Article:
Thursday, May 22, 2008

Beware of Scientists who insist they know the best

It seems as though at least one columnist from Great Britain is about as put off with the scientific "elite" as some of us Darwin doubters are.

"Huge issues are being debated, deep emotions are involved and firmly rooted beliefs are lined up on either side. Indeed, seldom has more tolerance and understanding of contrary views been required.

But instead of tolerance, the debates have been marked by bigotry, zealotry and a refusal to accept that contrary views can have any validity at all.

What's more, this gross intolerance has not come from the ranks of politicians, who make a profession of denigrating their opponents, or the religious, who have a rich history of persecuting dissenters.

Shamefully, the worst offenders have been the scientists and their supporters, the very people who make the loudest claims to rationality and of being swayed by facts not fundamentalism.

Oh, and FYI for the slow learners. Again, I am not speaking out against science. I'm speaking out against "science" that is based on dogma and a particular ideology. If the "scientific community" is going to go that route, then other ideologies have a place at the table as well. Don't throw the term "facts" in my face when you're basing your "facts" on your own personal philosophy and interpretations.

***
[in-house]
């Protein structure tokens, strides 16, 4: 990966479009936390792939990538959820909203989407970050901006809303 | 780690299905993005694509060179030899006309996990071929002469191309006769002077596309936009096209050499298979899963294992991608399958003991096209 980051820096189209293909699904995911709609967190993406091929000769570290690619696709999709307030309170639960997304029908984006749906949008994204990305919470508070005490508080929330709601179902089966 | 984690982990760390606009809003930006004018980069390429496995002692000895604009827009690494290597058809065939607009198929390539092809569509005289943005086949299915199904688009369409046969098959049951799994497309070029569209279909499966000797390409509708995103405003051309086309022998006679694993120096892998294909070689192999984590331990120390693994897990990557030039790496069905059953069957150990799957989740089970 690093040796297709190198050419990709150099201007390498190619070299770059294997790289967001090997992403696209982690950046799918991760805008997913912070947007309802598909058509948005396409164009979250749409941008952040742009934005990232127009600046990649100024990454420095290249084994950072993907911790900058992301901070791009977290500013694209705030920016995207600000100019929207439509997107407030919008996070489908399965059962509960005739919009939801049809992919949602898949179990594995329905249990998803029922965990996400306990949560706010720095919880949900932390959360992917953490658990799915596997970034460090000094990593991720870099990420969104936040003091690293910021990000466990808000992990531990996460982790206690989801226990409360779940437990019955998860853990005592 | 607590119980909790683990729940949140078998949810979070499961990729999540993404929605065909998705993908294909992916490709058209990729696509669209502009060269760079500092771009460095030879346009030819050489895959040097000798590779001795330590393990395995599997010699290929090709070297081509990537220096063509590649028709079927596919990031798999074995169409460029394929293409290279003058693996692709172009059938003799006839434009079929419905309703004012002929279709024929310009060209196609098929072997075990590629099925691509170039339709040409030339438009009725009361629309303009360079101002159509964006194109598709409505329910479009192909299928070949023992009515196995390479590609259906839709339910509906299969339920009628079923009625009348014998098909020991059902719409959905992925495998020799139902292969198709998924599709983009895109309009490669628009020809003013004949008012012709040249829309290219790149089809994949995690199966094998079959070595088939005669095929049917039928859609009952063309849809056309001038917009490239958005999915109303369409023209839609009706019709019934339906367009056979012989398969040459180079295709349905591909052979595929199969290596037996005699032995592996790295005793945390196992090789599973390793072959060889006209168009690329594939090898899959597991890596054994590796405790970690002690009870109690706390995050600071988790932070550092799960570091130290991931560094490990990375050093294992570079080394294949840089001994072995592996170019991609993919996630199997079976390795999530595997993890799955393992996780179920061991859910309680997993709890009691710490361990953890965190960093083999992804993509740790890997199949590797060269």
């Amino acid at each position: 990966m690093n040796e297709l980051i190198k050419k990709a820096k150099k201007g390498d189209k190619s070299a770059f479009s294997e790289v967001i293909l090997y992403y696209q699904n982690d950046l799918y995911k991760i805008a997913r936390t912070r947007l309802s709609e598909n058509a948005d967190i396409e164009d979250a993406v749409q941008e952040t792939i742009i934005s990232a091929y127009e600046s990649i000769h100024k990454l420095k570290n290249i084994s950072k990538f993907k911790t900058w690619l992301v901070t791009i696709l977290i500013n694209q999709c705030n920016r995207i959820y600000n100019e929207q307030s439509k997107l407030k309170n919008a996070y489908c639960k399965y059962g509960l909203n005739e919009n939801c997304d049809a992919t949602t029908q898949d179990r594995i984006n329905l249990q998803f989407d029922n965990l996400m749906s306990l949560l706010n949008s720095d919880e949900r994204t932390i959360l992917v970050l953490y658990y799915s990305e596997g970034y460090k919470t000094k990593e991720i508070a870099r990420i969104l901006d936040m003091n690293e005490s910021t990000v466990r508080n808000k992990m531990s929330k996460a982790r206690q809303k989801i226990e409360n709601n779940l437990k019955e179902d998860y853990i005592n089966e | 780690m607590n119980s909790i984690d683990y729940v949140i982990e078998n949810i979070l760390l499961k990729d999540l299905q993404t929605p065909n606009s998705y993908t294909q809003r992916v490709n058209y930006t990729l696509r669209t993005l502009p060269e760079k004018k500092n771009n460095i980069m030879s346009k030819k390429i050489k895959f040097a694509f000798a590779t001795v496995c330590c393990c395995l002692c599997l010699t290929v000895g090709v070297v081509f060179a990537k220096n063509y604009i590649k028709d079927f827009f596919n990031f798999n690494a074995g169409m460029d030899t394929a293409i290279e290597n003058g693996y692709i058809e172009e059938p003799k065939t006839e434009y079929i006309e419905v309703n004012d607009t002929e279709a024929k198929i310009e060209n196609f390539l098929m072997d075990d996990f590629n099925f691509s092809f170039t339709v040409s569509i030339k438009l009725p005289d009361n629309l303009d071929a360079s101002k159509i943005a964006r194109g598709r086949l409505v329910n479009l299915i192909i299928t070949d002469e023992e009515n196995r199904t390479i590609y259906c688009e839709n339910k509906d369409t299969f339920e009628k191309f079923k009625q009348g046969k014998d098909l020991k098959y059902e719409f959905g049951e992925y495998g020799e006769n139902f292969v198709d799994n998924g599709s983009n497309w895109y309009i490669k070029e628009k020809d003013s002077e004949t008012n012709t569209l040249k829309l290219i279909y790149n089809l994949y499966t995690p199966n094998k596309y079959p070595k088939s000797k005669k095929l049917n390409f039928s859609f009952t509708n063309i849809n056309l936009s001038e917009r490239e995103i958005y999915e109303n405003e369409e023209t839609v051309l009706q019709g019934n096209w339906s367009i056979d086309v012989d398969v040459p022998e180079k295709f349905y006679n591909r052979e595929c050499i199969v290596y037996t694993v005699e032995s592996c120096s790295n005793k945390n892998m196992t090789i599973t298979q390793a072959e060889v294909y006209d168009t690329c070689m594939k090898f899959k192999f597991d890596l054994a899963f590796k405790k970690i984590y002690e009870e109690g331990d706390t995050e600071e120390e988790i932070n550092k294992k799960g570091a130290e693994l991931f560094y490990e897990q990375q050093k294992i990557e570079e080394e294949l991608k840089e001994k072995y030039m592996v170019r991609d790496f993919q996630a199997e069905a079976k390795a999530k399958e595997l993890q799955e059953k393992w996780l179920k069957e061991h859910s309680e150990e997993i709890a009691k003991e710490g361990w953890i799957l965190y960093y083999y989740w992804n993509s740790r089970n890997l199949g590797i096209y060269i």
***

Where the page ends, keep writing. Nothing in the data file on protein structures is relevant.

It appears the author of this article is as sick of listening to the "apostles of scientism" as those who support ID are...

Alas, the superior and vitriolic response of much of the scientific establishment is only too familiar to me, a lover of science who has spent more than 30 years covering its controversies.

It emerges every time anyone dares to challenge the orthodoxy of what Professor Brian Wynne, of Lancaster University, neatly dubs 'the institutionalised idolatry of science'.

'Its embedded assumption is that no rational and properly informed person could possibly disagree with the desirability of whatever science endorsed - whether it be nuclear power, chemical pesticides, thalidomide or genetically modified crops and foods,' he said.

Remember when Prince Charles ventured to suggest there could be concerns about GM crops and that science should 'seek to work with the grain of nature'?

"Professor Steve Jones of University College, London, came out guns blazing and called him 'a classic woolly thinker' who should 'go back to school and do more A-levels'.

It's the same old vitriol - although, ironically, science is increasingly proving the Prince, rather than the professor, right.

And it's not just that the apostles of scientism seem to believe that no one without top scientific qualifications is entitled to an opinion.

With all the zeal of a modern inquisition, they also persecute leading scientists who dare to take a contrary view - even if those contrary opinions are ultimately sound.